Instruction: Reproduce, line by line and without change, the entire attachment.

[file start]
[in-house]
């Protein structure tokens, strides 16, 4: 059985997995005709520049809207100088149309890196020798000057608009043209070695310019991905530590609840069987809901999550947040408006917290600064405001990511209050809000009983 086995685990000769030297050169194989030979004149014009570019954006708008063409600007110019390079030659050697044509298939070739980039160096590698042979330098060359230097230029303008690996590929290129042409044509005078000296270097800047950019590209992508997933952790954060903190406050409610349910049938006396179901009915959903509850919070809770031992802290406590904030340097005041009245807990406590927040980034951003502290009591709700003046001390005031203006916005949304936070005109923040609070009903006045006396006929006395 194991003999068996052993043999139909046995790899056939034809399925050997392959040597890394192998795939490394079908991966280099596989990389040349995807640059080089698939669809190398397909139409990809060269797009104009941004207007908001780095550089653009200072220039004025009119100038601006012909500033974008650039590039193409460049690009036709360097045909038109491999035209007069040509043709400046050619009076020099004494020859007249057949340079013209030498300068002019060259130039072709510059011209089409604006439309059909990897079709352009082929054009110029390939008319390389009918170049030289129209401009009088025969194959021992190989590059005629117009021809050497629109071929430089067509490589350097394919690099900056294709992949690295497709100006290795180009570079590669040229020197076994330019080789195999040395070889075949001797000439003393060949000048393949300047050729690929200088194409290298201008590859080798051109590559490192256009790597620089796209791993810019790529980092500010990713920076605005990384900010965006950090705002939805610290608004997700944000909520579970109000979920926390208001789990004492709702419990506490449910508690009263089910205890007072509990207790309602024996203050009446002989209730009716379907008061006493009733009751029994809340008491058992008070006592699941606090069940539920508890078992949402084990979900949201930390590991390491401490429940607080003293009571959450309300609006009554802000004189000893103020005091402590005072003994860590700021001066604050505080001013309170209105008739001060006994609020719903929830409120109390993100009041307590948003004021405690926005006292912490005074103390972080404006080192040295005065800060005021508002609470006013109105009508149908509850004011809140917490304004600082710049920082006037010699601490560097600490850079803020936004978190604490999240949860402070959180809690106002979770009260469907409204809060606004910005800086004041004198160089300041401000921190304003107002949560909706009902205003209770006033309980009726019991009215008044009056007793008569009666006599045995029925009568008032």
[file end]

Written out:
[in-house]
């Protein structure tokens, strides 16, 4: 059985997995005709520049809207100088149309890196020798000057608009043209070695310019991905530590609840069987809901999550947040408006917290600064405001990511209050809000009983 086995685990000769030297050169194989030979004149014009570019954006708008063409600007110019390079030659050697044509298939070739980039160096590698042979330098060359230097230029303008690996590929290129042409044509005078000296270097800047950019590209992508997933952790954060903190406050409610349910049938006396179901009915959903509850919070809770031992802290406590904030340097005041009245807990406590927040980034951003502290009591709700003046001390005031203006916005949304936070005109923040609070009903006045006396006929006395 194991003999068996052993043999139909046995790899056939034809399925050997392959040597890394192998795939490394079908991966280099596989990389040349995807640059080089698939669809190398397909139409990809060269797009104009941004207007908001780095550089653009200072220039004025009119100038601006012909500033974008650039590039193409460049690009036709360097045909038109491999035209007069040509043709400046050619009076020099004494020859007249057949340079013209030498300068002019060259130039072709510059011209089409604006439309059909990897079709352009082929054009110029390939008319390389009918170049030289129209401009009088025969194959021992190989590059005629117009021809050497629109071929430089067509490589350097394919690099900056294709992949690295497709100006290795180009570079590669040229020197076994330019080789195999040395070889075949001797000439003393060949000048393949300047050729690929200088194409290298201008590859080798051109590559490192256009790597620089796209791993810019790529980092500010990713920076605005990384900010965006950090705002939805610290608004997700944000909520579970109000979920926390208001789990004492709702419990506490449910508690009263089910205890007072509990207790309602024996203050009446002989209730009716379907008061006493009733009751029994809340008491058992008070006592699941606090069940539920508890078992949402084990979900949201930390590991390491401490429940607080003293009571959450309300609006009554802000004189000893103020005091402590005072003994860590700021001066604050505080001013309170209105008739001060006994609020719903929830409120109390993100009041307590948003004021405690926005006292912490005074103390972080404006080192040295005065800060005021508002609470006013109105009508149908509850004011809140917490304004600082710049920082006037010699601490560097600490850079803020936004978190604490999240949860402070959180809690106002979770009260469907409204809060606004910005800086004041004198160089300041401000921190304003107002949560909706009902205003209770006033309980009726019991009215008044009056007793008569009666006599045995029925009568008032």